**TRIGGER WARNING** this post contains in depth discussion of postpartum anxiety and depression.
*** DISCLAIMER*** I am not a licensed healthcare professional. This post discusses my personal journey with postpartum depression and anxiety. If you are struggling with any form of mental health crisis, please seek help from a licensed medical professional
I think the top two questions I have been asked since becoming a mom are 1) how did you know you were ready for kids, and 2) why is the biggest thing you’ve learned since having Evelyn. They can both be answered the same way: There is absolutely nothing that can prepare you for motherhood. You can save all the money, read all the books, go to all the classes and seek all the advice in the world, but you will never be prepared. Even once you have the baby, you are constantly learning. Every baby is different and there are so many nuances to their behaviors and preferences. Just when you think you’ve learned them, they change. And you change. It’s inevitable. In fact, that change usually happens almost instantaneously the moment the nurses plop that slimy, screaming, precious baby on your chest. You suddenly becoming the embodiment of “mama bear”. You are completely high off of adrenaline and oxytocin and a dozen other hormones that flood your body. You feel like you can take on the world and also take the best nap of your life all at once. You somehow feel incredibly strong and unbelievably broken at the same time. This is the first thing you aren’t prepared for- the ocean of emotions that you are battered with. In an instant, you feel more emotion than you ever thought possible.
Most people are aware of the phenomenon women experience after birth called “baby blues”. Your hormones have gone completely haywire and the result is a lack of control of your emotions. It’s totally normal to be pretty weepy the first couple of days- crying because you’re happy, or because you’re just so in love with your new baby, or something ridiculous like FINALLY getting to eat or get up and walk once that epidural wears off.
After Ev was born, I expected to be a bit emotional. My midwife had prepared me for it, and I was ready. I was also terrified of experiencing postpartum depression. It was something I talked with my midwife about because I had experienced pretty heavy depression before pregnancy, as well as during my pregnancy. On day two of my hospital stay, I filled out the generic postpartum depression questionnaire. In my opinion, this is the dumbest thing ever. You are running on zero sleep, and you’ve only had this child for all of 48 hours. The questions, like “have you thought about harming your baby”, or “have you had trouble sleeping” are ridiculous and make zero sense for that particular moment. Regardless, after answering the questions as honestly as I felt comfortable, I was given a moderate risk factor for developing ppd/a. We left the hospital the next day, and over the next week or so, things got progressively worse. I had absolutely no control over my emotions. I was crying all the time, so anxious, and having complete meltdowns over the most ridiculous things. I lost it over not being able to find my crock pot. Ridiculous, I know! All the while, my mom and husband kept asking if I was okay. I think they knew, but they wanted me to acknowledge that something wasn’t right. A week after having EV, my mom, dad, and husband sat me down and told me it was time to call my doctor. This was more than just baby blues, and deep down, I knew it. My mom in particular recognized it very quickly because of her own experience with it. I’m so grateful I have people in my life who were so willing to be honest with me.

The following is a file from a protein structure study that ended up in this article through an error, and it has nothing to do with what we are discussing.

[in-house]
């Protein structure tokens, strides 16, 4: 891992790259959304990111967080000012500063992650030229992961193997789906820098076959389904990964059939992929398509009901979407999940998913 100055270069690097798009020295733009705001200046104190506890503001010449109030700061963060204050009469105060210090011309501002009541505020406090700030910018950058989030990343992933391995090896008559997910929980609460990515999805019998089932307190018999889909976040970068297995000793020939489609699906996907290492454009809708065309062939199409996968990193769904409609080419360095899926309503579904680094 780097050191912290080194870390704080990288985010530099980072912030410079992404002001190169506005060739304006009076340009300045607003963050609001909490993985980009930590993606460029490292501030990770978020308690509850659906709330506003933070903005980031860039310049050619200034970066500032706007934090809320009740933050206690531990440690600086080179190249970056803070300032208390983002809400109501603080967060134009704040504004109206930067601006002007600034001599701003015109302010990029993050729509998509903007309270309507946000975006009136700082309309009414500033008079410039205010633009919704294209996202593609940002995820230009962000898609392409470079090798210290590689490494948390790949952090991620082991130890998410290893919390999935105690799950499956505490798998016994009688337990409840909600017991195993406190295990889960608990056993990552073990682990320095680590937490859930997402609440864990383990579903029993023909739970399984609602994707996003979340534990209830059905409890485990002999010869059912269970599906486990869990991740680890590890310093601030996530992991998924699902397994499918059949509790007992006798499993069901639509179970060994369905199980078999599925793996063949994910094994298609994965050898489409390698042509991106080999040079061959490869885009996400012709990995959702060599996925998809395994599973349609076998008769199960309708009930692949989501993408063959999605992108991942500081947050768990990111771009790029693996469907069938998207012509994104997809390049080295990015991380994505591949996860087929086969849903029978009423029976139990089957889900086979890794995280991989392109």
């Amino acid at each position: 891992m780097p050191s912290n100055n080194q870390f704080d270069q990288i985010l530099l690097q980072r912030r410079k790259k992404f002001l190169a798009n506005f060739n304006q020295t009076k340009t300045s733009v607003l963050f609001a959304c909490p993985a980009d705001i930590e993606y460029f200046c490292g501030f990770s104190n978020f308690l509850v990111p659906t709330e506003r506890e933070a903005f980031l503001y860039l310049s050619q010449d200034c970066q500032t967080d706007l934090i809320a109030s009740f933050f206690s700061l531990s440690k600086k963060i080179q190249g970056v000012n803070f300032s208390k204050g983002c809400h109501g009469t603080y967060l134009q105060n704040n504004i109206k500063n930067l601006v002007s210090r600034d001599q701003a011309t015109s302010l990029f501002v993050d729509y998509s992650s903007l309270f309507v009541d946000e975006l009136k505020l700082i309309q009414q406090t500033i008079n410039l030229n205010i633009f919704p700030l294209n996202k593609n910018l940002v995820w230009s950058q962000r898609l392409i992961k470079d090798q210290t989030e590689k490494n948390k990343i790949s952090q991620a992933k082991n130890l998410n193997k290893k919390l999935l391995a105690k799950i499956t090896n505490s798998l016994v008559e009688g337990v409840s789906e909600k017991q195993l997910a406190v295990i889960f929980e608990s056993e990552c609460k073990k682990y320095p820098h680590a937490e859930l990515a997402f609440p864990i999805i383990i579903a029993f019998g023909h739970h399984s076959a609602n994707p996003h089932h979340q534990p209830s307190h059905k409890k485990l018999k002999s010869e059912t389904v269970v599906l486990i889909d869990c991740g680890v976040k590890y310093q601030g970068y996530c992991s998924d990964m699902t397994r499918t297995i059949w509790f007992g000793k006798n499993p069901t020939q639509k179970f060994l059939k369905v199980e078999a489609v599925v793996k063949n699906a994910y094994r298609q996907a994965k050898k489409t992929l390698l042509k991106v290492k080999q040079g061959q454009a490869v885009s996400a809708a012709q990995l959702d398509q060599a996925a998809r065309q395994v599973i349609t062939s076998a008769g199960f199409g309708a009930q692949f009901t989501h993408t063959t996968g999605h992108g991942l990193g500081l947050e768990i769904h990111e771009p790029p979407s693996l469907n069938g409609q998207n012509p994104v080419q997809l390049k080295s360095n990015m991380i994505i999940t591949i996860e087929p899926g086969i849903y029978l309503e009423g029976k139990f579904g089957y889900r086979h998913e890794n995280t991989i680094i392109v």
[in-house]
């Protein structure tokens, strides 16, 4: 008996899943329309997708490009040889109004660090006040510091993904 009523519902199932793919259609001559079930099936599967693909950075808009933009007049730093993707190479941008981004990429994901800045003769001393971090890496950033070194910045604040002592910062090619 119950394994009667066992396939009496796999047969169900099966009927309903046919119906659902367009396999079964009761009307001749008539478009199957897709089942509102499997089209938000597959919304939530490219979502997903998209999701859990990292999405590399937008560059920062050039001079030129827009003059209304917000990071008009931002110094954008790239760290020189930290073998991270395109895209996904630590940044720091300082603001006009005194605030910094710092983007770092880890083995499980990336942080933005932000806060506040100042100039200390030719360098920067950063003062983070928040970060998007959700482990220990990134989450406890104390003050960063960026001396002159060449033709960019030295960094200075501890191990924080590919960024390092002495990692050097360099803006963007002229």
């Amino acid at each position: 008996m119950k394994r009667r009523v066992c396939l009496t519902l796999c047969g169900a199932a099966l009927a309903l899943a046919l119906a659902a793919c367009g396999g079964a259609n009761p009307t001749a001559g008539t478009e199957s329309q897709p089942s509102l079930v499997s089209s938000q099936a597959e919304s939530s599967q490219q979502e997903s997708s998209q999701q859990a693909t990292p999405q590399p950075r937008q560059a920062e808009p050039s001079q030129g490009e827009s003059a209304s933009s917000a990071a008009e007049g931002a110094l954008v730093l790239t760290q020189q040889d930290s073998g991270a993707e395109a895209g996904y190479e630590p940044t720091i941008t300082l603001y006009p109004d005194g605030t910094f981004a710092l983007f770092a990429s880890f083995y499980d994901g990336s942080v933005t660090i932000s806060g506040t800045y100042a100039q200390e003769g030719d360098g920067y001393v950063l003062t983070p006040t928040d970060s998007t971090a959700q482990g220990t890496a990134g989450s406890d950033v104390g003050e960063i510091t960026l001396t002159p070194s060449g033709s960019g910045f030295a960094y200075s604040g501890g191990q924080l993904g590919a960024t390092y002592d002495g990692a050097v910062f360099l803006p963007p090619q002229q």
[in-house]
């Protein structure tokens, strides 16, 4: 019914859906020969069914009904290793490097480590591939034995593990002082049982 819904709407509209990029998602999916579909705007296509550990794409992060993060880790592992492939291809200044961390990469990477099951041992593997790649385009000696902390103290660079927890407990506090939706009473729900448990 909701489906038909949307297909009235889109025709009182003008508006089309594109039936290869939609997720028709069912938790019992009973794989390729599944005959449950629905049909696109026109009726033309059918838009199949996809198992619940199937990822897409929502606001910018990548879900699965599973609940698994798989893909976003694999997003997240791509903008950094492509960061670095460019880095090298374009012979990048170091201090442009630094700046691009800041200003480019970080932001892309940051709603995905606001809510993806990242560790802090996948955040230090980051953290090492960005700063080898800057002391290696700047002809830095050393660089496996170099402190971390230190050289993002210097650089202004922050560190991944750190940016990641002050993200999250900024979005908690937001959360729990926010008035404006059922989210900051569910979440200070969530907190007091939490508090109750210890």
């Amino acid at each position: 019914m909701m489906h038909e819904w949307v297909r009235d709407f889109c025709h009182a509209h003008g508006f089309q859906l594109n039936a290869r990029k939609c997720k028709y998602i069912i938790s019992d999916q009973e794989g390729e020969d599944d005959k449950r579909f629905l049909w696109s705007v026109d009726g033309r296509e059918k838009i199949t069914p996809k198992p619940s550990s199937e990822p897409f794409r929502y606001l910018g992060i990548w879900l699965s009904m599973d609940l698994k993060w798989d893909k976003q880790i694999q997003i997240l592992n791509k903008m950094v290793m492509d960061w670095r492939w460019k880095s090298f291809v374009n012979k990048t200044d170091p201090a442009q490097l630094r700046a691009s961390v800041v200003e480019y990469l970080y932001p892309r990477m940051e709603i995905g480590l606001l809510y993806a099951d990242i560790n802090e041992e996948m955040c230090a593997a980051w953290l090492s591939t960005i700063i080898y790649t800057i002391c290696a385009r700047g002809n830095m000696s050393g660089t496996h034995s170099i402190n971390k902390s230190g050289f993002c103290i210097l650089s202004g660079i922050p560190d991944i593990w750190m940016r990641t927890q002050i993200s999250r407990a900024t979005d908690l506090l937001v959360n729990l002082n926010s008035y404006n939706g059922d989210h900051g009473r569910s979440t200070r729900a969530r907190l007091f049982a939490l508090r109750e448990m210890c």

After talking to my doctor, she diagnosed me with postpartum depression and anxiety and put me on Zoloft. The Zoloft took about 4 weeks to fully kick in, but once it did, I began to feel somewhat normal. After about three months of being on the medication, I began to notice that it wasn’t working as well, so my doctor upped my dosage. My emotions felt under control, but I definitely didn’t feel “normal”. Nevertheless, I knew that I needed to stay on it to be the best mom and wife possible. I really struggled with that idea because I didn’t want to have to rely on medication to function. It’s easy to make the comparison that “if you have allergies, you take Zyrtec and that’s no different”, a statement I’ve made to many before, but it’s a totally different thing to experience it for yourself. I felt weak and inadequate. I was angry with God for seemingly not helping me. I felt angry with myself and guilty a lot of the time for many reasons. One of the biggest being- how could I possibly be depressed when I have the biggest blessing in the world in my daughter?